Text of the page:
The California Autism Reporttm A Supplement of the Schafer Autism Report CHECK OUT AUTISM CALENDAR UPDATE NOW 200 LISTINGS! http://home.doitnow.com/~events TheMessage 1 of 1 , Dec 2 1:18 AMView SourceThe California Autism ReporttmA Supplement of the Schafer Autism Report
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The Autism Flag of Hope
Monday, December 01, 2003 Editor: Debbie Hosseini hosseini58@... Vol. 7 No. 238.2
CANCELLEDRally and protest scheduled for Wednesday in Sacramento will be postponed until hearing dates are rescheduled! (possibly next week) More Details Later.
Hearing in Sacramento on Co-pay for Services Tomorrow Still On
M.I.N.D. Institute 2004 Distinguished Lecturer Series: Ursula Bellugi
IMPORTANTCome to a Hearing in Sacramento on Co-pay for Services (tax increase).Or say "good bye" to Regional Center services you cannot affordto pay out of the family budgetThe Department of Developmental Services has scheduled a public meeting to discuss and hear comments on putting together a specific plan to implement an enrollment fee and/or a parental co-payment system for children who live at home, between the ages of 3 and 17 who receive regional center services. This will hit families with autism the hardest because we use so much in early intervention services.The Department of Developmental Services was required by legislation tied to the 2003-2004 budget to consult and receive input from those persons or organizations that may be effected by the new law that will require either a system of enrollment fees and/or parental co-payments for regional center services.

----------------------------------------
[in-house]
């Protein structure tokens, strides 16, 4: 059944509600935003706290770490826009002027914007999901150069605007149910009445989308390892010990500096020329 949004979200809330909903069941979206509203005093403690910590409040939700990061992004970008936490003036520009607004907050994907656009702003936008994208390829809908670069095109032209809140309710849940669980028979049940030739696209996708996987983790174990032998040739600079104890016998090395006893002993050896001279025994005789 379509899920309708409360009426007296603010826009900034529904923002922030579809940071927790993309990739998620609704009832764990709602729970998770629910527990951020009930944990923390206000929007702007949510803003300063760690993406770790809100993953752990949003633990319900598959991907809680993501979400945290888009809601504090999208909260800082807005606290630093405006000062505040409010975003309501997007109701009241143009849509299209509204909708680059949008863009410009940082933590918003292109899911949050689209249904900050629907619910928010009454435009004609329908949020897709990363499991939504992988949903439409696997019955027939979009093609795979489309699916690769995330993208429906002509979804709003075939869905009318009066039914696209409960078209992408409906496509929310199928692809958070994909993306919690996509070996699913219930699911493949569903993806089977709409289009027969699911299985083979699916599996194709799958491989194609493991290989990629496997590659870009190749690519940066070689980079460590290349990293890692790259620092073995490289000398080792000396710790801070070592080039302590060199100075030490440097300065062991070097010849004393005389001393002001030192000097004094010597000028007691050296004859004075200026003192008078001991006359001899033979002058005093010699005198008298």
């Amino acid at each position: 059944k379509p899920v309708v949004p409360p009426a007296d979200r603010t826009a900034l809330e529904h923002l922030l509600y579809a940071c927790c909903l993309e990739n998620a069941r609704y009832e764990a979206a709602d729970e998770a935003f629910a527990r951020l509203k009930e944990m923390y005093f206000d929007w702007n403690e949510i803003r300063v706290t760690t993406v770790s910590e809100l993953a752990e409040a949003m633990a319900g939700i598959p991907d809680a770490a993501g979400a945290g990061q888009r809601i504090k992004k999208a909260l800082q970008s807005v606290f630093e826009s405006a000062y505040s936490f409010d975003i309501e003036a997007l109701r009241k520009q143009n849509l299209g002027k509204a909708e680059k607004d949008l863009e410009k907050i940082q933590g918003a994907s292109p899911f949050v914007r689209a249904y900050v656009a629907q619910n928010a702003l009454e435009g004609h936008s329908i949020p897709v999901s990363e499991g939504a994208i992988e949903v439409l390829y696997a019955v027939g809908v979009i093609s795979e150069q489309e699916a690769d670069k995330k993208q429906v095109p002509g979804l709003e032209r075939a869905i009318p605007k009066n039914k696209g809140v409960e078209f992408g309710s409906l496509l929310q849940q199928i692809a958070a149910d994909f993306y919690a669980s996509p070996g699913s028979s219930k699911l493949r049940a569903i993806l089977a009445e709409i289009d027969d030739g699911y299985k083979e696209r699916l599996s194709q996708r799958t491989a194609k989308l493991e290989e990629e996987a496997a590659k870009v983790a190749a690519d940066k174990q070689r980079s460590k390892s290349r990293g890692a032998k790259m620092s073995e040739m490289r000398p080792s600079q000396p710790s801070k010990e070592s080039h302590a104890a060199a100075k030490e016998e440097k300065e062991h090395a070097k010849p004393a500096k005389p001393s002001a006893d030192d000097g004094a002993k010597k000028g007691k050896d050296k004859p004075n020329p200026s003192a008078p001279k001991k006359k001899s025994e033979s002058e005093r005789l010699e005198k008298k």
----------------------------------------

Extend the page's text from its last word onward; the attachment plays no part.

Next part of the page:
The meeting is going to be in Sacramento from 10:00 - 3:00 pm on December 2, Tuesday, in Office Building 9 (Twin Tower), Auditorium, Room 102, 744 P Street.
If you can attend this meeting, here are some of the items worth citing in a presentation.
* The number of people legitimately excluded by the proposed criteria would be minimal, creating a situation in which any cost savings through service reductions would likely to more than offset by spending on eligibility assessments and appeals.
* Regional center eligibility and service denials -- both unjustified ones and those which would be warranted under the proposed new standards -- would result in increased costs to other "systems." People with "high functioning autism" or "mild mental retardation" would more often wind up in the mental health system and the juvenile and adult criminal justice systems, most likely outweighing any savings to regional center budgets as well as resulting in enormous suffering to these individuals and their families. Already these systems are heavily occupied by individuals in the "borderline" range who barely fail to qualify for regional center services, but cannot navigate successfully in a complex society with a fragmented safety net. Moving the eligibility boundary "downward" would force more severely impaired people into that same limbo, where "services" are often fragmented and inadequate until major social rules are violated, at which point coercive, punitive approaches are swiftly imposed.